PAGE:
You can forgive Lauren and Jeremy Wallaert if they decide to celebrate their 10th wedding anniversary quietly, safely, tucked away at home.
“Might have dinner in an underground bunker,” Lauren jokes.
Sort of jokes.
It’s not COVID-19 concerns that make them wary. It’s what happened five years ago on their fifth anniversary. And it’s what hasn’t happened that makes them mad.
We connect again on the eve of their anniversary, their wedding a joyous occasion on Aug. 6, 2011.
“Ten years ago, I married the man of my dreams. It was a perfect, small wedding in the backyard of my grandparents’ beach house,” Lauren reminisces. “Five years ago, we were struck by a car while celebrating that day. Left lying in a ditch, without limbs, saying our goodbyes and begging friends to keep us alive for our children.”
That was Aug. 6, 2016, a perfect day for a ride on Jeremy’s motorcycle to Cochiti Lake with friends. They were gliding north on N.M. 22 when a gold Hyundai came rolling toward them at what authorities say was at least 30 mph over the posted 55-mph speed limit, too fast to navigate a curve in the road. The car veered into the motorcyclists, flinging them into a ditch in a heap of bloody bones, severed limbs, crumpled metal, weeds and wheels.
As a result of the crash, Jeremy lost his right leg below the knee. Lauren lost her right leg above the knee. A passerby had packed her severed foot in a bag of ice, but it could not be reattached.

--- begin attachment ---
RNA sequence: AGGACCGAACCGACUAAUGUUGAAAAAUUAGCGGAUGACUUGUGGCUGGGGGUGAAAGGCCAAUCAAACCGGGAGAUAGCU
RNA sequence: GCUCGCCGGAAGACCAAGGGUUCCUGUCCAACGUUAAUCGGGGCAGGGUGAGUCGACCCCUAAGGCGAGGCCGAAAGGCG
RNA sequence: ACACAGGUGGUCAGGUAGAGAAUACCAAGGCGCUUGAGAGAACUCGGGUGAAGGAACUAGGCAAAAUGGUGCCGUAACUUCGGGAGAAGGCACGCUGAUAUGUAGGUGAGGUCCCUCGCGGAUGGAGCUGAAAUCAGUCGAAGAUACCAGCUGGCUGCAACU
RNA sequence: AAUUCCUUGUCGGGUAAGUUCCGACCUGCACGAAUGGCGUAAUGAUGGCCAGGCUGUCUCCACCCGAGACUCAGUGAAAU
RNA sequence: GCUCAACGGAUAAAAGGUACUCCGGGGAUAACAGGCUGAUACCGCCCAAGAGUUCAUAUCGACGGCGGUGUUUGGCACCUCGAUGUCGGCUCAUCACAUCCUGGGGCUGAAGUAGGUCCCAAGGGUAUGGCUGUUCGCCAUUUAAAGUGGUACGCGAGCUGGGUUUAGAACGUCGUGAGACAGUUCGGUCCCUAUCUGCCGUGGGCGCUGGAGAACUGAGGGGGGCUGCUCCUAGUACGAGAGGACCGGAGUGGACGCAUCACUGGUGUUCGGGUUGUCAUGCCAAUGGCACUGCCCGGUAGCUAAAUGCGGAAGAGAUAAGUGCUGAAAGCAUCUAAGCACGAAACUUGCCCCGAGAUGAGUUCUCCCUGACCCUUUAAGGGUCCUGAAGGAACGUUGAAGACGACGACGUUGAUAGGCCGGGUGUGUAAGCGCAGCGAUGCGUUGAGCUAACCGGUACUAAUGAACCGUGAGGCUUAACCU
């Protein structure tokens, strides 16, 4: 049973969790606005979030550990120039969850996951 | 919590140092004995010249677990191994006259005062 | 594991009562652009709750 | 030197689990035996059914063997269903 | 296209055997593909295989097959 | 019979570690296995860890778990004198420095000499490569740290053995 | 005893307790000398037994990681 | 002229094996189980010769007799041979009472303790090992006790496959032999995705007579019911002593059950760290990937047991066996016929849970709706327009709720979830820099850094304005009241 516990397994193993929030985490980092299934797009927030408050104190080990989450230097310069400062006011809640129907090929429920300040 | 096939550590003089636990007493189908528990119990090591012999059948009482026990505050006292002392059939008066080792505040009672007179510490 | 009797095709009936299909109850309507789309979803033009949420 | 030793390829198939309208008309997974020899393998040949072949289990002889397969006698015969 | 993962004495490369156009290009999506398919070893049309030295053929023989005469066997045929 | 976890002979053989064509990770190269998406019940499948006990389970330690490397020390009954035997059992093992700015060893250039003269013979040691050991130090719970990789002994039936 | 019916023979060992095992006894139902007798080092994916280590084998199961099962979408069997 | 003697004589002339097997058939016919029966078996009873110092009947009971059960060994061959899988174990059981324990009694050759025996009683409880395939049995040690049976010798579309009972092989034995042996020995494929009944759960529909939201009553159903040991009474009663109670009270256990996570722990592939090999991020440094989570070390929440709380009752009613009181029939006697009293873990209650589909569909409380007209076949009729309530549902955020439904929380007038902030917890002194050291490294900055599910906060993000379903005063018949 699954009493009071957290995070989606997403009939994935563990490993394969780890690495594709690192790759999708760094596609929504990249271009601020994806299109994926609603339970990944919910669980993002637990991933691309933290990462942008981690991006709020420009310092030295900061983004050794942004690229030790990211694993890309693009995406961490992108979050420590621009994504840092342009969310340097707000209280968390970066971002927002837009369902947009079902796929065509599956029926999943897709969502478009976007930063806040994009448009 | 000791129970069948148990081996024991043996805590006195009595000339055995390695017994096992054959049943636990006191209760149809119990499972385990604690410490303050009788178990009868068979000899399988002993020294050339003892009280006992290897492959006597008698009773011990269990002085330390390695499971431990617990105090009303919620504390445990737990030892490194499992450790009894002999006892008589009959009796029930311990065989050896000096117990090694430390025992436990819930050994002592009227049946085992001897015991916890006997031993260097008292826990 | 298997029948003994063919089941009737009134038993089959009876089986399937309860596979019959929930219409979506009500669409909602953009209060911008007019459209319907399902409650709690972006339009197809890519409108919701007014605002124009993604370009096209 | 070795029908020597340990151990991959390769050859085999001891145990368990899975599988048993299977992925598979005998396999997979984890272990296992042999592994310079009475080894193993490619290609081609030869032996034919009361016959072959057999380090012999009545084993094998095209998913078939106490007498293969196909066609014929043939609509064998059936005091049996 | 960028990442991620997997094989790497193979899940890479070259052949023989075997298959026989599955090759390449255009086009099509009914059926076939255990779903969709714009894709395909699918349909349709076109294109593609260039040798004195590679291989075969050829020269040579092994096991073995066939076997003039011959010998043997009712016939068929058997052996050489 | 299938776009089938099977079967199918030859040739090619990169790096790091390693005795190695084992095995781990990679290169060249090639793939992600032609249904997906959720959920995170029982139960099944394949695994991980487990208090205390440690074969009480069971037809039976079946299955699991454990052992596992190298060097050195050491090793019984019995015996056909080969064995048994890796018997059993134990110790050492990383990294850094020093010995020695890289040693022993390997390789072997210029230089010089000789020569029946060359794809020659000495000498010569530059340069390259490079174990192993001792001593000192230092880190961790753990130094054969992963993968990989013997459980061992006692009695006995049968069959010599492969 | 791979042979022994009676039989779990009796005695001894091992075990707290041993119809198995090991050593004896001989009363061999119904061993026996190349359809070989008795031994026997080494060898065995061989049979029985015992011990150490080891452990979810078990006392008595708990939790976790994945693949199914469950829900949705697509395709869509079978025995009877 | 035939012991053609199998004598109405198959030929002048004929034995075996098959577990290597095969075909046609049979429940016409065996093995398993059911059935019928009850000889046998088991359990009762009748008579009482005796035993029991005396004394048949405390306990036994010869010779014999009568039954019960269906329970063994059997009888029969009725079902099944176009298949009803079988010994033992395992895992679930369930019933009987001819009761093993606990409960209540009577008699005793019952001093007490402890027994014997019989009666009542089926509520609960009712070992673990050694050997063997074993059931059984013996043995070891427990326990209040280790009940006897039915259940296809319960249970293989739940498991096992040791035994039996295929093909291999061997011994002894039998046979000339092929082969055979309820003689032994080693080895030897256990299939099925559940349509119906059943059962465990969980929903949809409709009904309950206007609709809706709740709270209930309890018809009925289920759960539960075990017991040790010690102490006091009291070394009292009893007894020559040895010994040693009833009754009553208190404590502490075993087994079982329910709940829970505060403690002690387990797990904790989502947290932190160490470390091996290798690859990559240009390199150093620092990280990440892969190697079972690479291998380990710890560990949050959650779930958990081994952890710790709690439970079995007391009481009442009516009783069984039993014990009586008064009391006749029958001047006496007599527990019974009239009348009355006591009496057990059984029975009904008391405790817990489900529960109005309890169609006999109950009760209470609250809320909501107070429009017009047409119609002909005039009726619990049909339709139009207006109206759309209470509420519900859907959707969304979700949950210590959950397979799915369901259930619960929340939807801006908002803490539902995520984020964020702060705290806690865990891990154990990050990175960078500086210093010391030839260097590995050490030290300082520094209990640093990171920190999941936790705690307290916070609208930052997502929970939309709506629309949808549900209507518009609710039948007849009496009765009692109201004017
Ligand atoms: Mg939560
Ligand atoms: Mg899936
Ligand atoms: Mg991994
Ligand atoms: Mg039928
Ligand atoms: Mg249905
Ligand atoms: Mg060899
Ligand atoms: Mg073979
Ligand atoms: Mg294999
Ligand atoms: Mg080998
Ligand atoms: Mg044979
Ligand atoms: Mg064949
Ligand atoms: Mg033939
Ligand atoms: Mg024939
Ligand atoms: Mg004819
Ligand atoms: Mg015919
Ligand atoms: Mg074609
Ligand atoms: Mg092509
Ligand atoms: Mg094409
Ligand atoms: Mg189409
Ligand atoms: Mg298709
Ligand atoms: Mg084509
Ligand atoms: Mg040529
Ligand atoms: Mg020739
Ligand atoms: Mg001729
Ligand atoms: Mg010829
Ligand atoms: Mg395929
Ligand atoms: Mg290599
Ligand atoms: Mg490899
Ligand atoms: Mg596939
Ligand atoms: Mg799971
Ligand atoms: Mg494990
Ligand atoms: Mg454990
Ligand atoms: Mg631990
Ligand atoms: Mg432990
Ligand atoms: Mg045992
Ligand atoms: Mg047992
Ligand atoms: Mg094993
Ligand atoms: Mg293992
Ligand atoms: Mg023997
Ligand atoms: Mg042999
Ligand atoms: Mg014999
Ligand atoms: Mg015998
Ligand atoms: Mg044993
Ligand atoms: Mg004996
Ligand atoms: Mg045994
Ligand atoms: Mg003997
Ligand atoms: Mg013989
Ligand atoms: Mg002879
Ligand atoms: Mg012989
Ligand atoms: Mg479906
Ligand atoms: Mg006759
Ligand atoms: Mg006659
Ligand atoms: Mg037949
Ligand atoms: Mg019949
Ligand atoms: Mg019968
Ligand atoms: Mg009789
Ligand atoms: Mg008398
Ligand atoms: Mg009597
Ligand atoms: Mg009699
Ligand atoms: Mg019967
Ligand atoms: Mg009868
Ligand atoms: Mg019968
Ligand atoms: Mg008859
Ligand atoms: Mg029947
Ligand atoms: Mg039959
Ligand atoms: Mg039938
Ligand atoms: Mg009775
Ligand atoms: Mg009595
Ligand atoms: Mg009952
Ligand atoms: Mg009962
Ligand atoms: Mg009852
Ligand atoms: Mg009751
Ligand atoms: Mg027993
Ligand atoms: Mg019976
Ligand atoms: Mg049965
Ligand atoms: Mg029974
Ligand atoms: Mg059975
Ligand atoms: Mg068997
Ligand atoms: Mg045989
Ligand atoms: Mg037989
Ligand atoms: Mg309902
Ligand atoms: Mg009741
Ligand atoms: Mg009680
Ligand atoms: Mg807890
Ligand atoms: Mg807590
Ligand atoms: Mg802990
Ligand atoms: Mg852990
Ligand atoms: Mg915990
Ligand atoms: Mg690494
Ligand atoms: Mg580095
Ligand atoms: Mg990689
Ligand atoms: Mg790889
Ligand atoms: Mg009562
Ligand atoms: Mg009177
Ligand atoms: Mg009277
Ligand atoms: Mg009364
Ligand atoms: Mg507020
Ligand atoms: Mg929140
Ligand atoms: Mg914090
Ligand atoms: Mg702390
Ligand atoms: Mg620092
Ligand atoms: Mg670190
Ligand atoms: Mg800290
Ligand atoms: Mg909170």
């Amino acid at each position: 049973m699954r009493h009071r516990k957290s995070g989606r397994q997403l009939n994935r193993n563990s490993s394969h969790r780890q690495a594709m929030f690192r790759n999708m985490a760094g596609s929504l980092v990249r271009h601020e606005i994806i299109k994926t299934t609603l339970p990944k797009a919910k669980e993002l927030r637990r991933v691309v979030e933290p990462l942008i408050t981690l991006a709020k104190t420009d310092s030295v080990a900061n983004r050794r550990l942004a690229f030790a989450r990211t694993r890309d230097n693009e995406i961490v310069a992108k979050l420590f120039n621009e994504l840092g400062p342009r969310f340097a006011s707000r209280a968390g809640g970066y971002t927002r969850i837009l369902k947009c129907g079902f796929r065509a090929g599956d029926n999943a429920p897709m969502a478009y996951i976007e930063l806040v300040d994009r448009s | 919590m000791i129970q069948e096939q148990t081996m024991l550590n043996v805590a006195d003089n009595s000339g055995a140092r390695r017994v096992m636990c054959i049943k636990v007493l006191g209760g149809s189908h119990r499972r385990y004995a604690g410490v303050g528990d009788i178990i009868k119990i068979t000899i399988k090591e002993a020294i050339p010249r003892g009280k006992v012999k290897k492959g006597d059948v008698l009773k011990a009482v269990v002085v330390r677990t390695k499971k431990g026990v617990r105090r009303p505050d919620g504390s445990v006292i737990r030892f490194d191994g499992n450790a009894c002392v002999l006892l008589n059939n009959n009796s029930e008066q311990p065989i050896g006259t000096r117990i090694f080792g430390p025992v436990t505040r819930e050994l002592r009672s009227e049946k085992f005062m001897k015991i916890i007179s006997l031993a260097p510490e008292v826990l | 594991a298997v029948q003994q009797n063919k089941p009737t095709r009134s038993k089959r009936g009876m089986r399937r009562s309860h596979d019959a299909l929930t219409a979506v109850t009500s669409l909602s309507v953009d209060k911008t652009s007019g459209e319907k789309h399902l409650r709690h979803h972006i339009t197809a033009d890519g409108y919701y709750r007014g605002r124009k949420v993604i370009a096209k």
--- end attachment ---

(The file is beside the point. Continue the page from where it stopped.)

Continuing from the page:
Two of their friends were also severely injured.
The carnage hadn’t stopped there. The Hyundai, driven by Maryann O’Quinn of Peña Blanca, flipped, ejecting its passengers. One of them – O’Quinn’s 15-year-old daughter, Nicole – died. Two teenage boys and another man were critically injured.
O’Quinn walked away without so much as a traffic ticket.
One of the less injured motorcyclists testified under oath that O’Quinn smelled of alcohol at the crash site. Sandoval County sheriff’s deputies, however, said they had not noticed the odor and did not seek a blood sample to test her level of intoxication.
Tests conducted on O’Quinn at the hospital have been sealed, seen only by the judge.
It took more than six months for O’Quinn to be indicted on charges of vehicular homicide, five counts of great bodily injury by vehicle, two counts of child abuse and one of driving with a suspended license.
“From the very beginning, we have been so let down by our justice system,” Lauren says. “We had to ask for charges to be filed.”
Court records show that O’Quinn was previously cited at least three times for driving without a license.
At her arraignment February 2017 in Bernalillo, the prosecutor asked that O’Quinn be held in custody, saying that because she faced 63 years if convicted she was a flight risk. The Wallaerts and the two other injured motorcyclists asked that O’Quinn be held, saying she is a risk to everybody on the road.
“Maryann O’Quinn almost took our lives, injured so many others and killed her own daughter,” Lauren points out. “How can one person cause so much damage and not be arrested and detained immediately?”
Instead, state District Judge Louis McDonald released O’Quinn to the custody of her mother.
O’Quinn, now 38, has remained free – and without incurring any further charges. Her attorney, Leonard Foster, did not return a call.